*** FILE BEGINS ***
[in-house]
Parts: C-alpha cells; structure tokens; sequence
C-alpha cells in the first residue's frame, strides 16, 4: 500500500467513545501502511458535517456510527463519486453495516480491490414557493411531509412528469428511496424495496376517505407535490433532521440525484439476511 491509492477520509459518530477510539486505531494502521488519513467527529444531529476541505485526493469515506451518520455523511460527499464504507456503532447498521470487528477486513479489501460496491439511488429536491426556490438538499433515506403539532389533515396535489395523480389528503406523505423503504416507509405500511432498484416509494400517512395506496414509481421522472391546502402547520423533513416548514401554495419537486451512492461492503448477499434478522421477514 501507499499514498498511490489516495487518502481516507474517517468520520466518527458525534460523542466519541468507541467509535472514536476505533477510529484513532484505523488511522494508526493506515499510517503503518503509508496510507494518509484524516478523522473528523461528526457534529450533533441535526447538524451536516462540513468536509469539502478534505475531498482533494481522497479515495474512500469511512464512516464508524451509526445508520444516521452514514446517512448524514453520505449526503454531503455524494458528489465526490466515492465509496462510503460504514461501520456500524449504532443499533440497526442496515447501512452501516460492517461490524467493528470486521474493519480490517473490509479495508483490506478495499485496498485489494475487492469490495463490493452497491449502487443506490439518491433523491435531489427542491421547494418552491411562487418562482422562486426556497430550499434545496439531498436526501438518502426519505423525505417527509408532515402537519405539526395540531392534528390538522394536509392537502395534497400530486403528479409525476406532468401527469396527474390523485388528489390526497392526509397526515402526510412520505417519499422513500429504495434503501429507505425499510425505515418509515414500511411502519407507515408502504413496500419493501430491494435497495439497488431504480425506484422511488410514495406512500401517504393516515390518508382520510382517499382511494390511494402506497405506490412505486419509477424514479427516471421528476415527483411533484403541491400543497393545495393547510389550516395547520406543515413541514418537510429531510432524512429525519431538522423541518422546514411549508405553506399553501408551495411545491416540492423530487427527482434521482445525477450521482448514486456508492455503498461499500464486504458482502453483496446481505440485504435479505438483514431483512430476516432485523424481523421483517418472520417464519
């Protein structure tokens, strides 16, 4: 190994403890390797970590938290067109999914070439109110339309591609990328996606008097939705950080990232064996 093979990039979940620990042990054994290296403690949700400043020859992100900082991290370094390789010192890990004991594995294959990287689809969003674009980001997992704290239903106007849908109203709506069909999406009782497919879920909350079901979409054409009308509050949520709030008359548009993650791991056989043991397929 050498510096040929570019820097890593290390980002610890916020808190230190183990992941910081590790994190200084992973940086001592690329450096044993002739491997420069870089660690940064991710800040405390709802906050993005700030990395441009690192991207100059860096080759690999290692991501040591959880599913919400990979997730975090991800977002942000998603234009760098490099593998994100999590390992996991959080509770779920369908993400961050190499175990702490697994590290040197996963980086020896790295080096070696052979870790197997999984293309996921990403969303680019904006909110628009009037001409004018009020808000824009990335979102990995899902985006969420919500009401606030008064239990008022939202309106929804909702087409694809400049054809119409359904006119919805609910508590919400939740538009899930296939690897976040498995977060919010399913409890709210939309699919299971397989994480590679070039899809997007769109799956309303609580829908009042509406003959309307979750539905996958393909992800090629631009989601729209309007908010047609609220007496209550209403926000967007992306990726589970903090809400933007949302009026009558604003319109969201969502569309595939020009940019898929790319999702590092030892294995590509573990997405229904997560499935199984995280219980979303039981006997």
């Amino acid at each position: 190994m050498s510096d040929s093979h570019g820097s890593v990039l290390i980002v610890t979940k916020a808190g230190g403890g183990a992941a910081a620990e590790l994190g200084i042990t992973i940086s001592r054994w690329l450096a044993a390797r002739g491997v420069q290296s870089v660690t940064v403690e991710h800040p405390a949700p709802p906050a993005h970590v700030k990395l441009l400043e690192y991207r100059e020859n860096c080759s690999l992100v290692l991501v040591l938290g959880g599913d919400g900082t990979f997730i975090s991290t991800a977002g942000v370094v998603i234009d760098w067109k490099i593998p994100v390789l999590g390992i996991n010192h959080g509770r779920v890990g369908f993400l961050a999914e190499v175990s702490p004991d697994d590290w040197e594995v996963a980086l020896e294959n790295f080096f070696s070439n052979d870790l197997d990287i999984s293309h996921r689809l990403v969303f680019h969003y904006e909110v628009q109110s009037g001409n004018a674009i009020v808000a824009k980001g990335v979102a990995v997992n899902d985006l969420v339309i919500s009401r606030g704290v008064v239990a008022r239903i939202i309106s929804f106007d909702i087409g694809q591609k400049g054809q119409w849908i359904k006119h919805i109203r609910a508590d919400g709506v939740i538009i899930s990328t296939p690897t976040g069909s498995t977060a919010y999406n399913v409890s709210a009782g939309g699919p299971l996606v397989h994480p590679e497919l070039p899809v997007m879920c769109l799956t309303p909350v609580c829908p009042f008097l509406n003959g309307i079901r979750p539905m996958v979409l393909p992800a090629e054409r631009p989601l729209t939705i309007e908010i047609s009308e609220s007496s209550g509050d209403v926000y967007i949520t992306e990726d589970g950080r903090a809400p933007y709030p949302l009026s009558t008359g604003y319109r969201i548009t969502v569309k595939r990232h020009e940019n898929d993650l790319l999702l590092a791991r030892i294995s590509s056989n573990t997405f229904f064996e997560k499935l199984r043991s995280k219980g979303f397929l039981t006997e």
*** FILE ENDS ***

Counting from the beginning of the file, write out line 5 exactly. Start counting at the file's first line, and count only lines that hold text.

């Amino acid at each position: 190994m050498s510096d040929s093979h570019g820097s890593v990039l290390i980002v610890t979940k916020a808190g230190g403890g183990a992941a910081a620990e590790l994190g200084i042990t992973i940086s001592r054994w690329l450096a044993a390797r002739g491997v420069q290296s870089v660690t940064v403690e991710h800040p405390a949700p709802p906050a993005h970590v700030k990395l441009l400043e690192y991207r100059e020859n860096c080759s690999l992100v290692l991501v040591l938290g959880g599913d919400g900082t990979f997730i975090s991290t991800a977002g942000v370094v998603i234009d760098w067109k490099i593998p994100v390789l999590g390992i996991n010192h959080g509770r779920v890990g369908f993400l961050a999914e190499v175990s702490p004991d697994d590290w040197e594995v996963a980086l020896e294959n790295f080096f070696s070439n052979d870790l197997d990287i999984s293309h996921r689809l990403v969303f680019h969003y904006e909110v628009q109110s009037g001409n004018a674009i009020v808000a824009k980001g990335v979102a990995v997992n899902d985006l969420v339309i919500s009401r606030g704290v008064v239990a008022r239903i939202i309106s929804f106007d909702i087409g694809q591609k400049g054809q119409w849908i359904k006119h919805i109203r609910a508590d919400g709506v939740i538009i899930s990328t296939p690897t976040g069909s498995t977060a919010y999406n399913v409890s709210a009782g939309g699919p299971l996606v397989h994480p590679e497919l070039p899809v997007m879920c769109l799956t309303p909350v609580c829908p009042f008097l509406n003959g309307i079901r979750p539905m996958v979409l393909p992800a090629e054409r631009p989601l729209t939705i309007e908010i047609s009308e609220s007496s209550g509050d209403v926000y967007i949520t992306e990726d589970g950080r903090a809400p933007y709030p949302l009026s009558t008359g604003y319109r969201i548009t969502v569309k595939r990232h020009e940019n898929d993650l790319l999702l590092a791991r030892i294995s590509s056989n573990t997405f229904f064996e997560k499935l199984r043991s995280k219980g979303f397929l039981t006997e």